Plan to bring stalls back to Plymouth waterfront
PLYMOUTH'S Waterfront could go back to the future as a way of bringing more people to the area.
In an echo of pre-war days, 15 traders could be allowed to set up stalls on Madeira Road and Hoe Road.
They could sell anything from arts and crafts to whelks and fresh fish.
Local people are being asked what they think of the plans drawn up by Plymouth Waterfront Partnership.
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Chris Arscott, chairman of the Waterfront Partnership, said: "We want to generate more vibrancy around the Waterfront. But we want quality, not kiss-me-quick stalls.
"I see the stalls supplementing not competing with existing traders – that's the last thing we want to do.
"Partly the driving force is to increase footfall on the Waterfront and to make the whole of the Hoe and Foreshore a more vibrant place.
"The more people you have, the safer the area will be."
The stalls could be in place by late Spring or early summer.
Sarah O'Leary, the Waterfront manager, said profits from letting the stalls will be ploughed back into the Waterfront Business Improvement District for marketing and events.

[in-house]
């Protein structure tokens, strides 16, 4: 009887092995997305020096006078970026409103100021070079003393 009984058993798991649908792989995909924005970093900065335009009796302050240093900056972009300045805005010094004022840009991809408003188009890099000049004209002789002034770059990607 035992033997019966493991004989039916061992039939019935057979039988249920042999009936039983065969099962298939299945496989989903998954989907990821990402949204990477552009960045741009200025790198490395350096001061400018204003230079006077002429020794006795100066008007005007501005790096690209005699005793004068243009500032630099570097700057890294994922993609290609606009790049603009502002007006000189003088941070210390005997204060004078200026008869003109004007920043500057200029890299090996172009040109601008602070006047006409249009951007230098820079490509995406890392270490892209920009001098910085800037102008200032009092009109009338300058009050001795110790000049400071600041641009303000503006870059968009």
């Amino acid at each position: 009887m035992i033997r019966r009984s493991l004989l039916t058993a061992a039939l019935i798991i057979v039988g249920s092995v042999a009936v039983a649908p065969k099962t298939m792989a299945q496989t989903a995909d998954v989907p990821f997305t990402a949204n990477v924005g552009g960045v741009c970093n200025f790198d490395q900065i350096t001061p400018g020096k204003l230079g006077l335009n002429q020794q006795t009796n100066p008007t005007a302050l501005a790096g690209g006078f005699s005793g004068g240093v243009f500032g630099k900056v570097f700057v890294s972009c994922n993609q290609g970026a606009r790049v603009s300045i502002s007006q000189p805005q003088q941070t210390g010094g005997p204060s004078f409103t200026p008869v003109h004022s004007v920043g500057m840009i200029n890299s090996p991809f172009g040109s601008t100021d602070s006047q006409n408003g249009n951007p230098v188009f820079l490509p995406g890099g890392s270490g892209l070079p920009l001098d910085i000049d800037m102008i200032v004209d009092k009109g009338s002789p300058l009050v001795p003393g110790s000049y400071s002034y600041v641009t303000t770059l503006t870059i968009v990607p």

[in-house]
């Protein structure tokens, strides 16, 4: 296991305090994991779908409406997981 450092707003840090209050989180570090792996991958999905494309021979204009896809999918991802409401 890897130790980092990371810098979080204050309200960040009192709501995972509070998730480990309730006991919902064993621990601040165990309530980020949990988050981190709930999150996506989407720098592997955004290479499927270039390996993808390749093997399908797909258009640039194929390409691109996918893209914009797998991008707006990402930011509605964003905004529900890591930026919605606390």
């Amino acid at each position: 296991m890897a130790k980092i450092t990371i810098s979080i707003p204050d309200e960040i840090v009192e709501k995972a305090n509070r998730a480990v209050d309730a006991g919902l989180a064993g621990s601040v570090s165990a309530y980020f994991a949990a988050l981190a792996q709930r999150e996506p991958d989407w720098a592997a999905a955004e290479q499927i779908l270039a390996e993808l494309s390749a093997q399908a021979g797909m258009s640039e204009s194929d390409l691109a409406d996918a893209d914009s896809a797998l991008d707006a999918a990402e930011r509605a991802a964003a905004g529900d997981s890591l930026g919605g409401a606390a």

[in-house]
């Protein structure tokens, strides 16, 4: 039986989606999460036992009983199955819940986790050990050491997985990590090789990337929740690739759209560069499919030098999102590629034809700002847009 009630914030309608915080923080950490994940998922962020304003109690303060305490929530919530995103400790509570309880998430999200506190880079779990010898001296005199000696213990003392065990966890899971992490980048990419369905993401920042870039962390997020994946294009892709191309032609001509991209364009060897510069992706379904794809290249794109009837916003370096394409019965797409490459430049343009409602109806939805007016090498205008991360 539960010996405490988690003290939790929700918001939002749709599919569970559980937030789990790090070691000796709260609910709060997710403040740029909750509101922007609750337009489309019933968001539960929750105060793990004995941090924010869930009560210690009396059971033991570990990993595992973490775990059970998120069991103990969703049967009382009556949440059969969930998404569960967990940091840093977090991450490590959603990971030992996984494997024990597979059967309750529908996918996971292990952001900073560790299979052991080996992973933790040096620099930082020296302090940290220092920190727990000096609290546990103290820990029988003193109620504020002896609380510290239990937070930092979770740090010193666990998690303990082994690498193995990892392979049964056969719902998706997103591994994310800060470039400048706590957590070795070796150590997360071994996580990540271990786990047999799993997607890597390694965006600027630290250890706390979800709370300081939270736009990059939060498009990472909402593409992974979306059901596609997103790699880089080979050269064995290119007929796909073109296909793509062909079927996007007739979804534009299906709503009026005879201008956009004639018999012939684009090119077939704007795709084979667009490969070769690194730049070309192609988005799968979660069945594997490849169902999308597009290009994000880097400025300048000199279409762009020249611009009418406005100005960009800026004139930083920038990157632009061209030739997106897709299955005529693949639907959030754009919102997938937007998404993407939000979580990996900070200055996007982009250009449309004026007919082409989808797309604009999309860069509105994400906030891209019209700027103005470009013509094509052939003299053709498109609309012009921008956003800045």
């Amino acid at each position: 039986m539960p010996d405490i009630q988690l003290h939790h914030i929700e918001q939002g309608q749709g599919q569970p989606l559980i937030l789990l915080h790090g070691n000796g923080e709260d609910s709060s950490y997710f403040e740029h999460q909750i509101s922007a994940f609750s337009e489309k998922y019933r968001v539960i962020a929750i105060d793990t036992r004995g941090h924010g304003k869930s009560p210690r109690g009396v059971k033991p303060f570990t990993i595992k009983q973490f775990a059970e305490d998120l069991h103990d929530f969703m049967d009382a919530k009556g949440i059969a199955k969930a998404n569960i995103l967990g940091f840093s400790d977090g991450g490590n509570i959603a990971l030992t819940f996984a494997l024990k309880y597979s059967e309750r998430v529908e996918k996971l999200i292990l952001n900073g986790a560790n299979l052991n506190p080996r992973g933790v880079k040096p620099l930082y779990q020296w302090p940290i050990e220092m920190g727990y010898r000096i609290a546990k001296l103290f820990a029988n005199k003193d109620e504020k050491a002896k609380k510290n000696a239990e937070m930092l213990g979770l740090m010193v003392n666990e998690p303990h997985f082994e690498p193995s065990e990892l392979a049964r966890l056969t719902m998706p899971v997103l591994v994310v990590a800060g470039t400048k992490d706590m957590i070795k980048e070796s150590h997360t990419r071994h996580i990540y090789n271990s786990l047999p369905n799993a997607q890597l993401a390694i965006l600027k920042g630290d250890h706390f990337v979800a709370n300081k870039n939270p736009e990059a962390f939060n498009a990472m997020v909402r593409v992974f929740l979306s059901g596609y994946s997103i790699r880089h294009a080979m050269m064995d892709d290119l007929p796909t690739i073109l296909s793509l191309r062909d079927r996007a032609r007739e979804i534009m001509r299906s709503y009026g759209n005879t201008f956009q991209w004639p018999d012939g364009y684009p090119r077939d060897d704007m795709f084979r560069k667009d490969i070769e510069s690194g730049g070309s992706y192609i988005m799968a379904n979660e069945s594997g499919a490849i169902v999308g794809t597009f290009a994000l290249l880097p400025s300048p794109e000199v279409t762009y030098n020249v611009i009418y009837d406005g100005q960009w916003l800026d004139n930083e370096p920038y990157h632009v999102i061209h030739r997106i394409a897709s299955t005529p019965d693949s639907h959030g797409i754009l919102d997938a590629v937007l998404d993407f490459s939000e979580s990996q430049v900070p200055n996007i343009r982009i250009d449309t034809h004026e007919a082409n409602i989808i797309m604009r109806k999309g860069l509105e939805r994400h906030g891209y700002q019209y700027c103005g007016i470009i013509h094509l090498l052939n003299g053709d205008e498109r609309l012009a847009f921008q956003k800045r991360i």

Six of the stalls will be set aside for artists, and one for crafts. One will be a pick-up and drop-off point for walking tours. The other seven will be for general use – food or non-food items. None will sell ice cream.
The only seating allowed will be at the artists' stalls.
The stalls will be spread out from West Pier on the Barbican to the Colonnade to the east of the Dome on the Hoe.
Ms O'Leary said the kind of stalls that could be allowed might include people selling fresh fish, fresh fruit and vegetables, strawberries and cream, winkles – anything that will enhance the existing offer, not compete with it.
"What we don't want is burger vans or fairground-style stalls."
She said that similar stalls existed on the Hoe before the Pier was destroyed during the Second World War.
"The intention is to create more street vibrancy and provide an extended offer for visitors and create more of a traditional feel.
"If people say 'No', we'll act accordingly.
"We are here to work on behalf of the private sector, not to scupper the private sector."
She said the Waterfront BID would be open to applications from existing traders in the area as well as others, but that any proposal would have to meet the standards set.
"We are working with one of the city's most beautiful areas and we need to get this right," she said.
Prospective traders will have to provide their own stalls, which will need to be approved.
If the proposals get the thumbs-up from local people, the council's licensing committee will be asked to approve sites for the stalls at the Colonnade on the Hoe, above the Tinside Lido, at seven different spots on Madeira Road, on Commercial Wharf and on West Pier near "the Prawn".
The city council has sent out letters outlining the plans and responses have to be in by Tuesday, January 22.
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